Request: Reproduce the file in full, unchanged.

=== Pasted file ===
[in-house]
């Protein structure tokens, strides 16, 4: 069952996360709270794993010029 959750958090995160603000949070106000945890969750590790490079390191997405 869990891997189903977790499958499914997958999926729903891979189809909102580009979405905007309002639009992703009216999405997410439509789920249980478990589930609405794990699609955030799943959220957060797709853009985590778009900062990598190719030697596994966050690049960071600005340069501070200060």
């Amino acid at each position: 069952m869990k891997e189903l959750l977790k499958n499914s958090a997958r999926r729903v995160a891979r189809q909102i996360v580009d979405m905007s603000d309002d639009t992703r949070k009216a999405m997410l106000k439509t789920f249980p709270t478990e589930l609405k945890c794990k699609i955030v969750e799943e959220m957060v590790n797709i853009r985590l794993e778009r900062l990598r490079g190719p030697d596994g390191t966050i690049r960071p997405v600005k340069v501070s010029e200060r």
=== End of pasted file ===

[in-house]
């Protein structure tokens, strides 16, 4: 069952996360709270794993010029 959750958090995160603000949070106000945890969750590790490079390191997405 869990891997189903977790499958499914997958999926729903891979189809909102580009979405905007309002639009992703009216999405997410439509789920249980478990589930609405794990699609955030799943959220957060797709853009985590778009900062990598190719030697596994966050690049960071600005340069501070200060």
């Amino acid at each position: 069952m869990k891997e189903l959750l977790k499958n499914s958090a997958r999926r729903v995160a891979r189809q909102i996360v580009d979405m905007s603000d309002d639009t992703r949070k009216a999405m997410l106000k439509t789920f249980p709270t478990e589930l609405k945890c794990k699609i955030v969750e799943e959220m957060v590790n797709i853009r985590l794993e778009r900062l990598r490079g190719p030697d596994g390191t966050i690049r960071p997405v600005k340069v501070s010029e200060r």